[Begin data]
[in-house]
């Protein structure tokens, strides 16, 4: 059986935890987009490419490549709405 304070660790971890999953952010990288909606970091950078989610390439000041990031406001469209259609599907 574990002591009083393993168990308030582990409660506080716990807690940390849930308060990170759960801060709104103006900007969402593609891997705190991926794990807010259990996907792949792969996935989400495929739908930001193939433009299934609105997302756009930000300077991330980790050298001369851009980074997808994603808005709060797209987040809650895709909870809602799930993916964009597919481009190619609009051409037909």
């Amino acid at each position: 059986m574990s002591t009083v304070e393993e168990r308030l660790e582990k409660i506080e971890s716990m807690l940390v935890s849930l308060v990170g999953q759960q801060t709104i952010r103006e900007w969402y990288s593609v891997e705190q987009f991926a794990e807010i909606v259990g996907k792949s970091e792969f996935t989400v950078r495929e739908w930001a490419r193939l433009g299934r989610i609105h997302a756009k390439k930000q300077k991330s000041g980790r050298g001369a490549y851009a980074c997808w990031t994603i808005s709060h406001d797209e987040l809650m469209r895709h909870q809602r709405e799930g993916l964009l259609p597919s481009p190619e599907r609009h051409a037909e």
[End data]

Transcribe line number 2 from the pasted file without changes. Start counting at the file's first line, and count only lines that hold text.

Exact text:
């Protein structure tokens, strides 16, 4: 059986935890987009490419490549709405 304070660790971890999953952010990288909606970091950078989610390439000041990031406001469209259609599907 574990002591009083393993168990308030582990409660506080716990807690940390849930308060990170759960801060709104103006900007969402593609891997705190991926794990807010259990996907792949792969996935989400495929739908930001193939433009299934609105997302756009930000300077991330980790050298001369851009980074997808994603808005709060797209987040809650895709909870809602799930993916964009597919481009190619609009051409037909």